Also, I wished there more of Emrys, the pegasus. It’s so sweet the way Blaise rescues Emrys when he is in need himself, and it’s just how sweet how protective of Blaise Emrys is. But I felt like there should have been more about Blaise and Emrys, like Emrys should have had more of a place in the story and in Blaise’s thoughts and feelings. There wasn’t enough of the black pegasus.

The Real Review (‘Too much knowledge’ can never spoil!):

One of my favourite places of the book was after Blaise finds out that it was Walker who shot him, and that Walker was working for the man who is, in one way or another, responsible for a great deal of the pain and sorrow that has happened, Gaitwood.

It was senseless for Blaise to be angry with the wounded man. He wasn’t Jack, to wear his wrath like a duster. Blaise only wanted to understand.

Blaise stared at the fallen man in dismay. Fear. Walker feared him. Blaise didn’t like that; the role of a bully was the last thing he desired. Did he have reason to be upset with Walker? Yes. Did he wish him ill? Absolutely not. He took a deep breath to compose himself.

“Do you need help?” Blaise asked, approaching at an angle to appear less threatening.

A few minutes later, they’re conversing. I should give you some background. Blaise has made a sort of home in Itude as the town baker, but the water tower collapses, and the rumor spreads that it has to Blaise who did that, since he’s the only one with the magic to do it and he is a Breaker after all. (In fact, Walker used a potion to break down the water tower.) Blaise feels betrayed and confirmed in the belief nowhere will ever be home; he’ll never be accepted; people will always turn on him. He flees Itude with Emrys to take up Jefferson Cole’s (Jefferson Cole is an entrepreneur from Ganland, a nation of the Salt-Iron Confederation) offer to go into business with him as a baker. That’s the only way Blaise knows: to flee, betrayed, because he can’t prove himself, can he, and no one really cares or wants him either (except Emrys that is, but I’m not sure Blaise has got used to that yet). This is after he comes back from Rainbow Flat where he met Jefferson Cole, discovered Jefferson Cole is respectfully in love with him, which is very new for Blaise, as he isn’t interested in those kinds of things and has never (at least that he’s aware of and processed) been someone else’s interest that way either, and been validated by Cole in a lot of ways. Not as if Blaise is used to people being interested in or valuing him for himself (or despite his magic as a Breaker mage) in any way, romantic or otherwise. Though he has far more of it than he thinks or is ready to acknowledge.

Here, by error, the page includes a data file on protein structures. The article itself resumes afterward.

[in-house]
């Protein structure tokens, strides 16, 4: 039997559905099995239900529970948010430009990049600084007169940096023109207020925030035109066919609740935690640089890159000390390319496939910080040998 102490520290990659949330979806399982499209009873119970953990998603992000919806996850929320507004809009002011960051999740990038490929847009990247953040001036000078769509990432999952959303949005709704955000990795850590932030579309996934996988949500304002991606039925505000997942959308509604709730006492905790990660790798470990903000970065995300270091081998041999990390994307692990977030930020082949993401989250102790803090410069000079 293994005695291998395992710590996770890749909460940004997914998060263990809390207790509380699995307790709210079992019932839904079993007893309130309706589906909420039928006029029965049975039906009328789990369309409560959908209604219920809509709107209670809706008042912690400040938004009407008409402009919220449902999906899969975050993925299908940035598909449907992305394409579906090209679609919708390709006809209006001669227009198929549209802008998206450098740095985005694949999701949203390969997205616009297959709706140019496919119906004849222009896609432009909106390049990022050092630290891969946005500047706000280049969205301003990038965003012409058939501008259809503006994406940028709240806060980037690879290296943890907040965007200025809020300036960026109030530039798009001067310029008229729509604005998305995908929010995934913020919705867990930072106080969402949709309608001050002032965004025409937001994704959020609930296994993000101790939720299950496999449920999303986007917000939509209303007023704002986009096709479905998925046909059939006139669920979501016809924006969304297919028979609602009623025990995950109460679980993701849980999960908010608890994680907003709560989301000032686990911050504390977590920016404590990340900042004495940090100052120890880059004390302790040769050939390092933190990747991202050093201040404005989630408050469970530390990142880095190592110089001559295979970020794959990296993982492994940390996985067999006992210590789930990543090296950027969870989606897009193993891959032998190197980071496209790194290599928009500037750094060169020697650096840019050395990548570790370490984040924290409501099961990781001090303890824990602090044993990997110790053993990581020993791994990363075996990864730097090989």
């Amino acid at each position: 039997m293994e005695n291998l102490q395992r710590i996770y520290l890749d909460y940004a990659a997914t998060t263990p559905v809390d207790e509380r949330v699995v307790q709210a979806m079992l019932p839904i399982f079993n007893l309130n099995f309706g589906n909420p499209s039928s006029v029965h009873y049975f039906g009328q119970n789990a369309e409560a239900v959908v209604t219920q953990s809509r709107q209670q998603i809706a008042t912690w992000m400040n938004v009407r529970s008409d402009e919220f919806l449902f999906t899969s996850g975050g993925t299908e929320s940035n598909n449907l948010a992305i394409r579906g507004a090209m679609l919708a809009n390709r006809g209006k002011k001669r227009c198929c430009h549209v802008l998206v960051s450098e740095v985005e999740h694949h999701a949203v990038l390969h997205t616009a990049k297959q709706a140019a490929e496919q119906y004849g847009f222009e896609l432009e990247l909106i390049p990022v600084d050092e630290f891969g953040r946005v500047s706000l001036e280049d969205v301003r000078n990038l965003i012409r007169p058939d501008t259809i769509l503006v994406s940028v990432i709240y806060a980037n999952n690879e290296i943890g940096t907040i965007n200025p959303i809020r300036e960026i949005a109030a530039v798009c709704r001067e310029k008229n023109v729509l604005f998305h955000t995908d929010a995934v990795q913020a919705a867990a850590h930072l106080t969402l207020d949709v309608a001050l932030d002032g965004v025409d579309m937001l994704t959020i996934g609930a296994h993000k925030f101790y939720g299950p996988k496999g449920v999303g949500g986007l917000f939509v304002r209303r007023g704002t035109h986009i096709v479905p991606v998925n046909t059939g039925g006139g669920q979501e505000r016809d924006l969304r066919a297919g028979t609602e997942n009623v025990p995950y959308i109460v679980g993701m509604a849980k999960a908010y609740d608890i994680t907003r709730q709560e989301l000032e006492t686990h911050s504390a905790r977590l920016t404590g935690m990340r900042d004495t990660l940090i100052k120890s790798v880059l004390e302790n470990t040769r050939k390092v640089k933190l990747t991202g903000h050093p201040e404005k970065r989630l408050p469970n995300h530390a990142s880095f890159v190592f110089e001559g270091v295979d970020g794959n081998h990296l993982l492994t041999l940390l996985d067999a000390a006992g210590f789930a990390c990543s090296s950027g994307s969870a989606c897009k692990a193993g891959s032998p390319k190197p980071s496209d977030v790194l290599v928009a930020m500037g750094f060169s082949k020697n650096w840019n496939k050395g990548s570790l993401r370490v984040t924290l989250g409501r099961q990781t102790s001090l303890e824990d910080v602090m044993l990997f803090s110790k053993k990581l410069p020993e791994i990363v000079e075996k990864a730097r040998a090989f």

Walker picked up his fork again, poking food around his plate. “Why did you come back? I know what people were saying about you.”

I’ll bet you do. Blaise somehow kept a neutral expression. “Because I’m through with letting other people’s perceptions rule my life.” He pushed his plate aside. “I’m not going to be manipulated anymore, and you shouldn’t let others manipulate you.”